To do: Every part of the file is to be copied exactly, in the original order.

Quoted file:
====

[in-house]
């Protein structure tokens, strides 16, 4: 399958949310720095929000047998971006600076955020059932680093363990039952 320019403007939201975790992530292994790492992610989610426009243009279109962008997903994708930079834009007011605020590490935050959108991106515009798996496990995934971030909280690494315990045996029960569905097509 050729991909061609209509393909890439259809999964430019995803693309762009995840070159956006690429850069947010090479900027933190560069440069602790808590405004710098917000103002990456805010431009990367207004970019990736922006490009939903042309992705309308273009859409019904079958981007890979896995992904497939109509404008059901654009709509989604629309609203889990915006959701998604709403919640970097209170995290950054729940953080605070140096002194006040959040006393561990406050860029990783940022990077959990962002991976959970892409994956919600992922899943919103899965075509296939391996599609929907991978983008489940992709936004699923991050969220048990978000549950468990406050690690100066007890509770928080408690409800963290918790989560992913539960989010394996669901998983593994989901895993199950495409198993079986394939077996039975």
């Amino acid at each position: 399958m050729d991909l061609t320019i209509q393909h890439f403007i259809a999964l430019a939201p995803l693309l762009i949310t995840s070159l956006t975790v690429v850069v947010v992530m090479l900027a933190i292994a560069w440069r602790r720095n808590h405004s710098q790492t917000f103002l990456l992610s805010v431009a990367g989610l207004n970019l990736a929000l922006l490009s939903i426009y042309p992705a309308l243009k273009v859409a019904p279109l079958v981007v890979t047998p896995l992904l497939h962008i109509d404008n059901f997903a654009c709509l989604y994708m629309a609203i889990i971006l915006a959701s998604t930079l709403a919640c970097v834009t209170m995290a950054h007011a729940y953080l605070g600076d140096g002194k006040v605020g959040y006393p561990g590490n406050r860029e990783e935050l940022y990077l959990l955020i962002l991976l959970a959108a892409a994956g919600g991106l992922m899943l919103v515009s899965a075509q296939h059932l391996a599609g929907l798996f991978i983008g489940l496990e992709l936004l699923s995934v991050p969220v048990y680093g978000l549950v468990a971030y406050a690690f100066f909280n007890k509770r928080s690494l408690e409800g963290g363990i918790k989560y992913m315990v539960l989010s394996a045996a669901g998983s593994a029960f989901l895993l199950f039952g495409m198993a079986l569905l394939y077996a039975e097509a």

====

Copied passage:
[in-house]
């Protein structure tokens, strides 16, 4: 399958949310720095929000047998971006600076955020059932680093363990039952 320019403007939201975790992530292994790492992610989610426009243009279109962008997903994708930079834009007011605020590490935050959108991106515009798996496990995934971030909280690494315990045996029960569905097509 050729991909061609209509393909890439259809999964430019995803693309762009995840070159956006690429850069947010090479900027933190560069440069602790808590405004710098917000103002990456805010431009990367207004970019990736922006490009939903042309992705309308273009859409019904079958981007890979896995992904497939109509404008059901654009709509989604629309609203889990915006959701998604709403919640970097209170995290950054729940953080605070140096002194006040959040006393561990406050860029990783940022990077959990962002991976959970892409994956919600992922899943919103899965075509296939391996599609929907991978983008489940992709936004699923991050969220048990978000549950468990406050690690100066007890509770928080408690409800963290918790989560992913539960989010394996669901998983593994989901895993199950495409198993079986394939077996039975």
């Amino acid at each position: 399958m050729d991909l061609t320019i209509q393909h890439f403007i259809a999964l430019a939201p995803l693309l762009i949310t995840s070159l956006t975790v690429v850069v947010v992530m090479l900027a933190i292994a560069w440069r602790r720095n808590h405004s710098q790492t917000f103002l990456l992610s805010v431009a990367g989610l207004n970019l990736a929000l922006l490009s939903i426009y042309p992705a309308l243009k273009v859409a019904p279109l079958v981007v890979t047998p896995l992904l497939h962008i109509d404008n059901f997903a654009c709509l989604y994708m629309a609203i889990i971006l915006a959701s998604t930079l709403a919640c970097v834009t209170m995290a950054h007011a729940y953080l605070g600076d140096g002194k006040v605020g959040y006393p561990g590490n406050r860029e990783e935050l940022y990077l959990l955020i962002l991976l959970a959108a892409a994956g919600g991106l992922m899943l919103v515009s899965a075509q296939h059932l391996a599609g929907l798996f991978i983008g489940l496990e992709l936004l699923s995934v991050p969220v048990y680093g978000l549950v468990a971030y406050a690690f100066f909280n007890k509770r928080s690494l408690e409800g963290g363990i918790k989560y992913m315990v539960l989010s394996a045996a669901g998983s593994a029960f989901l895993l199950f039952g495409m198993a079986l569905l394939y077996a039975e097509a």